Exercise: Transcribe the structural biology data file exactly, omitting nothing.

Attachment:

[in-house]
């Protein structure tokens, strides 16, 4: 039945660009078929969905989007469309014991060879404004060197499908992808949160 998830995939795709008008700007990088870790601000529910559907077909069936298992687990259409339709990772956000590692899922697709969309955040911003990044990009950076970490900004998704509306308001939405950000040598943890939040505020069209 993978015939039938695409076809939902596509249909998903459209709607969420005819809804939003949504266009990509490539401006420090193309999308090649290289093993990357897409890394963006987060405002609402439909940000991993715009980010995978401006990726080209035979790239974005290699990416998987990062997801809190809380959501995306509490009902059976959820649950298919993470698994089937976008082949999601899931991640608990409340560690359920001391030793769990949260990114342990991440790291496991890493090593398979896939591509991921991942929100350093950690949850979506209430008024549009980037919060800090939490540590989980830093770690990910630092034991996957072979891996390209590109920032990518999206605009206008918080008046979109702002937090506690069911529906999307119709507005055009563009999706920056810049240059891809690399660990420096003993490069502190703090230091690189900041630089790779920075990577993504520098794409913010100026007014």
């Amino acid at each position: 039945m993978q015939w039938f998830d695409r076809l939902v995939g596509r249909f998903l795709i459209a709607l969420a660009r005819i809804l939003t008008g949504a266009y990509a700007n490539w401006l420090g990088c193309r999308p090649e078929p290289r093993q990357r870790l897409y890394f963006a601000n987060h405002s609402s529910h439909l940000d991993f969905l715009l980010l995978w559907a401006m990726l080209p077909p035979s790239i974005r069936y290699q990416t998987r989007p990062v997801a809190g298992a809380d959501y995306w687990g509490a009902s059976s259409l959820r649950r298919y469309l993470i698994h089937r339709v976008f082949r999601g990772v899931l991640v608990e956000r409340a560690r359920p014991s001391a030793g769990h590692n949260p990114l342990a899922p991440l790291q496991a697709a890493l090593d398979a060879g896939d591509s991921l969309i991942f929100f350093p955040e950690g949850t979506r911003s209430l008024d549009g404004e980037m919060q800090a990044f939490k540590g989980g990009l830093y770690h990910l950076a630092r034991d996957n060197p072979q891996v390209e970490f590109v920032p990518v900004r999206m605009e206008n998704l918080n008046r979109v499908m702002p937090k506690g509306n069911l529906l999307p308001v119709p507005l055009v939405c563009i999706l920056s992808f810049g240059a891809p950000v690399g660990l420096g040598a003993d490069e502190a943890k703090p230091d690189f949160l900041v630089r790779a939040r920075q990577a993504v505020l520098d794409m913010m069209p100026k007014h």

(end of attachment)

[in-house]
């Protein structure tokens, strides 16, 4: 039945660009078929969905989007469309014991060879404004060197499908992808949160 998830995939795709008008700007990088870790601000529910559907077909069936298992687990259409339709990772956000590692899922697709969309955040911003990044990009950076970490900004998704509306308001939405950000040598943890939040505020069209 993978015939039938695409076809939902596509249909998903459209709607969420005819809804939003949504266009990509490539401006420090193309999308090649290289093993990357897409890394963006987060405002609402439909940000991993715009980010995978401006990726080209035979790239974005290699990416998987990062997801809190809380959501995306509490009902059976959820649950298919993470698994089937976008082949999601899931991640608990409340560690359920001391030793769990949260990114342990991440790291496991890493090593398979896939591509991921991942929100350093950690949850979506209430008024549009980037919060800090939490540590989980830093770690990910630092034991996957072979891996390209590109920032990518999206605009206008918080008046979109702002937090506690069911529906999307119709507005055009563009999706920056810049240059891809690399660990420096003993490069502190703090230091690189900041630089790779920075990577993504520098794409913010100026007014």
């Amino acid at each position: 039945m993978q015939w039938f998830d695409r076809l939902v995939g596509r249909f998903l795709i459209a709607l969420a660009r005819i809804l939003t008008g949504a266009y990509a700007n490539w401006l420090g990088c193309r999308p090649e078929p290289r093993q990357r870790l897409y890394f963006a601000n987060h405002s609402s529910h439909l940000d991993f969905l715009l980010l995978w559907a401006m990726l080209p077909p035979s790239i974005r069936y290699q990416t998987r989007p990062v997801a809190g298992a809380d959501y995306w687990g509490a009902s059976s259409l959820r649950r298919y469309l993470i698994h089937r339709v976008f082949r999601g990772v899931l991640v608990e956000r409340a560690r359920p014991s001391a030793g769990h590692n949260p990114l342990a899922p991440l790291q496991a697709a890493l090593d398979a060879g896939d591509s991921l969309i991942f929100f350093p955040e950690g949850t979506r911003s209430l008024d549009g404004e980037m919060q800090a990044f939490k540590g989980g990009l830093y770690h990910l950076a630092r034991d996957n060197p072979q891996v390209e970490f590109v920032p990518v900004r999206m605009e206008n998704l918080n008046r979109v499908m702002p937090k506690g509306n069911l529906l999307p308001v119709p507005l055009v939405c563009i999706l920056s992808f810049g240059a891809p950000v690399g660990l420096g040598a003993d490069e502190a943890k703090p230091d690189f949160l900041v630089r790779a939040r920075q990577a993504v505020l520098d794409m913010m069209p100026k007014h």